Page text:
Rust does the correct, sane, thing: but why - and how?

I have an enum that mixes i64s, NaiveDates, bytes (Vec), and Strings, yet rust is able to sort these all sanely.

use chrono::prelude::*;

fn main() {
    let mut v: Vec<Value> = vec![
        5.into(),
        "def".as_bytes().to_vec().into(),
        (-17).into(),
        "x".into(),
        NaiveDate::from_ymd(2020, 11, 2).into(),
        "A".into(),
        0.into(),
        "bbc".as_bytes().to_vec().into(),
        "ab".into(),
        NaiveDate::from_ymd(1920, 10, 1).into(),
    ];
    println!("{:?}", &v);
    v.sort_unstable();
    println!("{:?}", &v);
}

#[derive(Clone, Debug, Eq, PartialEq, Ord, PartialOrd)]
pub enum Value {
    Bytes(Vec<u8>),
    Date(NaiveDate),
    Int(i64),
    Str(String),
}

impl From<Vec<u8>> for Value {
    fn from(b: Vec<u8>) -> Self {
        Value::Bytes(b)
    }
}

impl From<NaiveDate> for Value {
    fn from(d: NaiveDate) -> Self {
        Value::Date(d)
    }
}

impl From<i64> for Value {
    fn from(i: i64) -> Self {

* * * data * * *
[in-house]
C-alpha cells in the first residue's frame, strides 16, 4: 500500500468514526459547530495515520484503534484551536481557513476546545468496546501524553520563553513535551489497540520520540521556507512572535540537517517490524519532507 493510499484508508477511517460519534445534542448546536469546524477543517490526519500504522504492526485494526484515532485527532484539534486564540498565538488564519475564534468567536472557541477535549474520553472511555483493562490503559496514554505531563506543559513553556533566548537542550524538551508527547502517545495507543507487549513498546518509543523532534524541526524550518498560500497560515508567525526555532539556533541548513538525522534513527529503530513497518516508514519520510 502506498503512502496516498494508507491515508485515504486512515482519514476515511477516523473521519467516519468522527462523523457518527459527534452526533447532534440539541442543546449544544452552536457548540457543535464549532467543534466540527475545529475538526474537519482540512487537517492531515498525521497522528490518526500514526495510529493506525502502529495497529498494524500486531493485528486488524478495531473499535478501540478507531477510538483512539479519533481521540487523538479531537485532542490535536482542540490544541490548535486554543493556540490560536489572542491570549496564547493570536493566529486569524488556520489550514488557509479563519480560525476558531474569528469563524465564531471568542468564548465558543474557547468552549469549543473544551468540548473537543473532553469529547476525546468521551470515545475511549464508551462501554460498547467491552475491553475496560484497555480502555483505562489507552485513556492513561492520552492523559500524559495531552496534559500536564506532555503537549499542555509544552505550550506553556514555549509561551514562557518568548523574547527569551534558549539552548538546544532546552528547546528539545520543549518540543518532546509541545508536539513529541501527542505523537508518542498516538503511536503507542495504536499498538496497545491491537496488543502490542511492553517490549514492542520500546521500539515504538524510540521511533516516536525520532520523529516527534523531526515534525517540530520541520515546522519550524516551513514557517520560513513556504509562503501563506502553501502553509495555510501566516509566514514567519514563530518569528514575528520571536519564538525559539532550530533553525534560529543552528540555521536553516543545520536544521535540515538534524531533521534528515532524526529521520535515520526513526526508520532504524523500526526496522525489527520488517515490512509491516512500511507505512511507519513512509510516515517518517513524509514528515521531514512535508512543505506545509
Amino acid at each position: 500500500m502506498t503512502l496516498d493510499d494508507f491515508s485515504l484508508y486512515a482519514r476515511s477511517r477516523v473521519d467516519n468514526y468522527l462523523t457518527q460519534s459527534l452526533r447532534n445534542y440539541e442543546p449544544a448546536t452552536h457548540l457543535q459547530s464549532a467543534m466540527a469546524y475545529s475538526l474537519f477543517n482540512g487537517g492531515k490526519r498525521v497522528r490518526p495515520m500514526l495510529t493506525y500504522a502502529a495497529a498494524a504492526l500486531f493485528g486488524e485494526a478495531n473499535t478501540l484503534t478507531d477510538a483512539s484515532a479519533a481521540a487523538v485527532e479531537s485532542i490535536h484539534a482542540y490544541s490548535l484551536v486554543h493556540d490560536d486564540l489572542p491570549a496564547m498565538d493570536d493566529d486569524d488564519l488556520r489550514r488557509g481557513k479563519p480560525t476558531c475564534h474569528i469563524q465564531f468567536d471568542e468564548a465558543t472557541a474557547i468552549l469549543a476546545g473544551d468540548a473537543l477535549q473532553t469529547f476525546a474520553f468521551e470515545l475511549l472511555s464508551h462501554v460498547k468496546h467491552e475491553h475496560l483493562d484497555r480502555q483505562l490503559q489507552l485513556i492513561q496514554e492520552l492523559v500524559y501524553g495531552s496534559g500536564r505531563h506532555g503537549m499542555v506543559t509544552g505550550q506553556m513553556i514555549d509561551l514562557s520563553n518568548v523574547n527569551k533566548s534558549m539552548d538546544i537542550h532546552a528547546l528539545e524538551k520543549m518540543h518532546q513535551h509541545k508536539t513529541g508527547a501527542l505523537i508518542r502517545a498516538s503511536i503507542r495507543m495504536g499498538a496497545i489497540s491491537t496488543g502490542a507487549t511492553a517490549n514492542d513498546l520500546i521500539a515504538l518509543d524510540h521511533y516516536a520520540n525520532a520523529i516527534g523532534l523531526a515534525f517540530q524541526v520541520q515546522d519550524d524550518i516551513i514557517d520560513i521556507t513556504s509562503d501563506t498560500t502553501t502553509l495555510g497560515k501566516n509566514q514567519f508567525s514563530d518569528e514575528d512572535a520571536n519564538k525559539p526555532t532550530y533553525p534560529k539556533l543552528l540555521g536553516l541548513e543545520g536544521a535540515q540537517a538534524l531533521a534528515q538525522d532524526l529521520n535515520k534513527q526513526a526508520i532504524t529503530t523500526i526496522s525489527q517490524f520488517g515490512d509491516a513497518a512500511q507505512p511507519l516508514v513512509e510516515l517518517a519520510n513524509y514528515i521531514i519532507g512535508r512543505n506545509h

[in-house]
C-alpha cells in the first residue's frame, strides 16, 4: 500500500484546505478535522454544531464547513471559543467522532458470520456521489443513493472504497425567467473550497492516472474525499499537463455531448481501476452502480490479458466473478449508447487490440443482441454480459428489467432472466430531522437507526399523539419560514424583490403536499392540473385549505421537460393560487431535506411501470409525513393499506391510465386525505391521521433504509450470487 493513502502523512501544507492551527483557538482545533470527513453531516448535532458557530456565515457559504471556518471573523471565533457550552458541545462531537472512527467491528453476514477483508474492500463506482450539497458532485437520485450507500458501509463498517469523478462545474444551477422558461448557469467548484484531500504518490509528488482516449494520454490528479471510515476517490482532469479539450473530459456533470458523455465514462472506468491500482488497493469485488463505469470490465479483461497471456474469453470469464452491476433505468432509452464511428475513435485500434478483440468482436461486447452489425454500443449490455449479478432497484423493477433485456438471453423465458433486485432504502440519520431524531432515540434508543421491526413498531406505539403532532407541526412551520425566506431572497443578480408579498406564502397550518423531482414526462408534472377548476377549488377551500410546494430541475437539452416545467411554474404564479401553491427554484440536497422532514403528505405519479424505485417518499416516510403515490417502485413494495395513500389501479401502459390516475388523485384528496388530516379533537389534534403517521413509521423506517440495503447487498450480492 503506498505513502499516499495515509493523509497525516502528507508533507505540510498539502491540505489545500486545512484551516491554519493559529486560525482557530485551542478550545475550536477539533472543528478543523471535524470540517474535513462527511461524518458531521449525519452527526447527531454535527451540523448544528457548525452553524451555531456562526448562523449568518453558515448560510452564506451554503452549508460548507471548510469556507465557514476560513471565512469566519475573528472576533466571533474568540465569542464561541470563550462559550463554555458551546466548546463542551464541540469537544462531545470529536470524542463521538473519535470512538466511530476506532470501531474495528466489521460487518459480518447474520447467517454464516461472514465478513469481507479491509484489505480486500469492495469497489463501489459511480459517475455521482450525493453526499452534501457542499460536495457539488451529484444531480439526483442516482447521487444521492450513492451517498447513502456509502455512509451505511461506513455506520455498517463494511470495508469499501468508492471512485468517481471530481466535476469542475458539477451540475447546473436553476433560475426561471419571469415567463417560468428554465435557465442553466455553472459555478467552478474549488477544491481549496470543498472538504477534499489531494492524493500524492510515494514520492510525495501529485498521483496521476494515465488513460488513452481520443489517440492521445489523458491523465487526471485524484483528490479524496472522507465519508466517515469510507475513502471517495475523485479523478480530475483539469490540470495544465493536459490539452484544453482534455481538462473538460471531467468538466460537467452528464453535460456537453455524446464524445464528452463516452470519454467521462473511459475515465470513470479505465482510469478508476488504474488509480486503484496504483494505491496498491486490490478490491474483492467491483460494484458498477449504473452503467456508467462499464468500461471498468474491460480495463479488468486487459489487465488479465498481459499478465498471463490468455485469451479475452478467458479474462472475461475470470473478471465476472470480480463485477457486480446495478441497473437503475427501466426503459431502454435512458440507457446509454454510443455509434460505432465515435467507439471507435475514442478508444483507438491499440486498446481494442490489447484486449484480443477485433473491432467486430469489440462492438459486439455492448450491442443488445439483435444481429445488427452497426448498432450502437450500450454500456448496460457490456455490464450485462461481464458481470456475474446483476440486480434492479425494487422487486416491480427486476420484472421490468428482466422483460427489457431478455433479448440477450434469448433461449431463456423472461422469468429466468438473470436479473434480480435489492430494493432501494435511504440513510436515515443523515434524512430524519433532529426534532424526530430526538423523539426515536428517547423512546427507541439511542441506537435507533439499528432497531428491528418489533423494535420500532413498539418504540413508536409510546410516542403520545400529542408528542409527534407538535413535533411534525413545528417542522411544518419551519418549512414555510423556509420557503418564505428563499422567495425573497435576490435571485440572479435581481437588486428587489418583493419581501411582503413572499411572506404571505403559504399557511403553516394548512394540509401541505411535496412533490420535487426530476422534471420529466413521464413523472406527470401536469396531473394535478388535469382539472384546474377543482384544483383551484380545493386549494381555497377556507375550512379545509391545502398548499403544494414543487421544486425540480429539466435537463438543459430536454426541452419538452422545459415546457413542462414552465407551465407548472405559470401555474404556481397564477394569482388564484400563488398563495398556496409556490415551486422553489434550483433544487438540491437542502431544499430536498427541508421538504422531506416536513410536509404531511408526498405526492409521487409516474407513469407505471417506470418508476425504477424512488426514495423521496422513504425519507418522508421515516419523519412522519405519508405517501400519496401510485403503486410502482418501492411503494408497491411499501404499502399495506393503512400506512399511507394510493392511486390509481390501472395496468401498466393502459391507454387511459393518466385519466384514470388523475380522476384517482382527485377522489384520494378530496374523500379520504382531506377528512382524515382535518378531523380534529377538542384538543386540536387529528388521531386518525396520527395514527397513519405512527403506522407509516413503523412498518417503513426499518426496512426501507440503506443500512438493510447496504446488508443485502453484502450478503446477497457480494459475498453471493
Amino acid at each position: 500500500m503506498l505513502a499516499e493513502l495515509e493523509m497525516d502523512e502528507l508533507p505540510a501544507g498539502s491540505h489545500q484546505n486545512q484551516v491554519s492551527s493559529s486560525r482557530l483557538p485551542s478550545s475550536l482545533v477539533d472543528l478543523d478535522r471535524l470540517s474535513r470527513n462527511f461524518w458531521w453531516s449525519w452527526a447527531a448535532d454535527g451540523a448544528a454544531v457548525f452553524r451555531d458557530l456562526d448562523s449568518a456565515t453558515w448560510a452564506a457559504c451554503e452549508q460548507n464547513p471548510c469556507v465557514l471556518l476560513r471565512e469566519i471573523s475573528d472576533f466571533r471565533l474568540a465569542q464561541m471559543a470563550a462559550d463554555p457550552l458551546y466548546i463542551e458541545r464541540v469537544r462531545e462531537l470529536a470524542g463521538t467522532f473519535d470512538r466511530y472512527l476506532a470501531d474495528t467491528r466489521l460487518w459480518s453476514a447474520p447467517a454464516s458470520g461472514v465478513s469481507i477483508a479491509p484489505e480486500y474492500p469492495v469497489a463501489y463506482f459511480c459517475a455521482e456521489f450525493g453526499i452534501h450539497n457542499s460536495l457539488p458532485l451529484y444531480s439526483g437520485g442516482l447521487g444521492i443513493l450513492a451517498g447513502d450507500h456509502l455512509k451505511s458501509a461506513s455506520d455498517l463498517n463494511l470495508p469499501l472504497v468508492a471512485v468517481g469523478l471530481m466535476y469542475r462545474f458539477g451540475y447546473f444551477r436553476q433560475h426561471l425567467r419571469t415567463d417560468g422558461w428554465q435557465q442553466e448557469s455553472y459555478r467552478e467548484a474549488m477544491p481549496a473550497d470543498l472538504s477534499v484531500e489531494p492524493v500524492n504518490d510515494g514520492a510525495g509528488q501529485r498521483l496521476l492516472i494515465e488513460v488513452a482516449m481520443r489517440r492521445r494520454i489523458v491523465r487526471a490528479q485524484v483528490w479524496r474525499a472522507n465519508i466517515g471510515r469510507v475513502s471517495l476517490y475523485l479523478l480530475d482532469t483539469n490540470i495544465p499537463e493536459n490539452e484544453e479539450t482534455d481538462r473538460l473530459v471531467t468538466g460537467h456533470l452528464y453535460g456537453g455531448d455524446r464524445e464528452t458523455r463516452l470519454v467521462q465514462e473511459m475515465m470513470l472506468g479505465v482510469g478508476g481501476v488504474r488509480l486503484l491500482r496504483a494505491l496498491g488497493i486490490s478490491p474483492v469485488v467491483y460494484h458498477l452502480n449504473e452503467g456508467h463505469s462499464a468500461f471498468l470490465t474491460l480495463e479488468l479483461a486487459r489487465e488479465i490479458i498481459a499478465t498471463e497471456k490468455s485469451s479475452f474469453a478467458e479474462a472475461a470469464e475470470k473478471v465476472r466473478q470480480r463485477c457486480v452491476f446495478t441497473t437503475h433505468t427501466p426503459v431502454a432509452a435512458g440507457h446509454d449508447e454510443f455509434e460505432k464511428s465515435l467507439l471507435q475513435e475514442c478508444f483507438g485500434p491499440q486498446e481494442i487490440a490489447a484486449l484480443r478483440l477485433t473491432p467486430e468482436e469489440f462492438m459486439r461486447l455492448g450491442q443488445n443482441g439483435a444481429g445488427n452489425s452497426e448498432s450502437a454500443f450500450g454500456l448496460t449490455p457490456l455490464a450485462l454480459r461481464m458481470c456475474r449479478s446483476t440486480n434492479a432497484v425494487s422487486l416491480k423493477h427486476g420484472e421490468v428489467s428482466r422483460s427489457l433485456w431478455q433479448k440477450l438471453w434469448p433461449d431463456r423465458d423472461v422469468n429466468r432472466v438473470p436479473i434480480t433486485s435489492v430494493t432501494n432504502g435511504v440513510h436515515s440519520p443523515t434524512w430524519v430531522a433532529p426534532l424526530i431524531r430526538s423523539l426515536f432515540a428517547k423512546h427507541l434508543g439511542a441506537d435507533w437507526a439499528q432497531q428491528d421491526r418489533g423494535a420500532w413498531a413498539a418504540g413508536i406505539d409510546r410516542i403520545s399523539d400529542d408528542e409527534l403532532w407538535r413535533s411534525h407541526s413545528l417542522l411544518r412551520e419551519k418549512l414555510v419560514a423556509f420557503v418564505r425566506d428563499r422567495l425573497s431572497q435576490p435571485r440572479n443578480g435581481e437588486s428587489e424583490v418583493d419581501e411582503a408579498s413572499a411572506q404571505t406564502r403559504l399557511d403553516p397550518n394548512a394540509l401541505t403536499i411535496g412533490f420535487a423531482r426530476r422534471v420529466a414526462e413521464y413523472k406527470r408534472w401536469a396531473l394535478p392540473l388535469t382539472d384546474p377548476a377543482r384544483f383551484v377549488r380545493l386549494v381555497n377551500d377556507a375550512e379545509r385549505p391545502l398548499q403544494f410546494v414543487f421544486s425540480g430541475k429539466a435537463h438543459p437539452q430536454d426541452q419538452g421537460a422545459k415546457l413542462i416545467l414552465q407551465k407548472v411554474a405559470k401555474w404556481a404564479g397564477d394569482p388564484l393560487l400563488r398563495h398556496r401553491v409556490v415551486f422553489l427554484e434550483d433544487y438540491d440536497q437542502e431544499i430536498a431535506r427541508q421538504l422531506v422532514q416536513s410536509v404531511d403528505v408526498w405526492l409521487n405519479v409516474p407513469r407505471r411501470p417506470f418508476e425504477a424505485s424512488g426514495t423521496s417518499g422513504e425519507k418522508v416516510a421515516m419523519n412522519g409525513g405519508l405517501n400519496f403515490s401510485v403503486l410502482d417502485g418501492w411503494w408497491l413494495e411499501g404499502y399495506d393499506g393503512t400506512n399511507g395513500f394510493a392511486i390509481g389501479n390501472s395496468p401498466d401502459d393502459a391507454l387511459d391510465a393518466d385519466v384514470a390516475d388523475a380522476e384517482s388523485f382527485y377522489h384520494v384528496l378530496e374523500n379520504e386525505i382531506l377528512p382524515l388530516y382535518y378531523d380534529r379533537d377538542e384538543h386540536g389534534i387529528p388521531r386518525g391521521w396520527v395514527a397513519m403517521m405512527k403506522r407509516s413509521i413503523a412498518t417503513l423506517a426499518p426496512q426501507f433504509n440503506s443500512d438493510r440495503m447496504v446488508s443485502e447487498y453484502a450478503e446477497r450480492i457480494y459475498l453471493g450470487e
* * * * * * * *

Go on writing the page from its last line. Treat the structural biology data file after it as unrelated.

Value::Int(i)
    }
}

impl From<&str> for Value {
    fn from(s: &str) -> Self {
        Value::Str(s.to_string())
    }
}

impl From<String> for Value {
    fn from(s: String) -> Self {
        Value::Str(s)
    }
}

Output:

[Int(5), Bytes([100, 101, 102]), Int(-17), Str("x"), Date(2020-11-02), Str("A"), Int(0), Bytes([98, 98, 99]), Str("ab"), Date(1920-10-01)]
[Bytes([98, 98, 99]), Bytes([100, 101, 102]), Date(1920-10-01), Date(2020-11-02), Int(-17), Int(0), Int(5), Str("A"), Str("ab"), Str("x")]

It is possible to see the code that Rust has generated to do this?

Those #[derive(...)] are macro that actually generates Rust code at the early stage of compilation. You can expand those macros with tools like cargo-expand, but the Rust playground also supports it.

Click the [TOOLS] button at the top right corner and click Expand Macros. I've stripped the code to reduce output.

4 Likes

Thanks, that's just what I needed!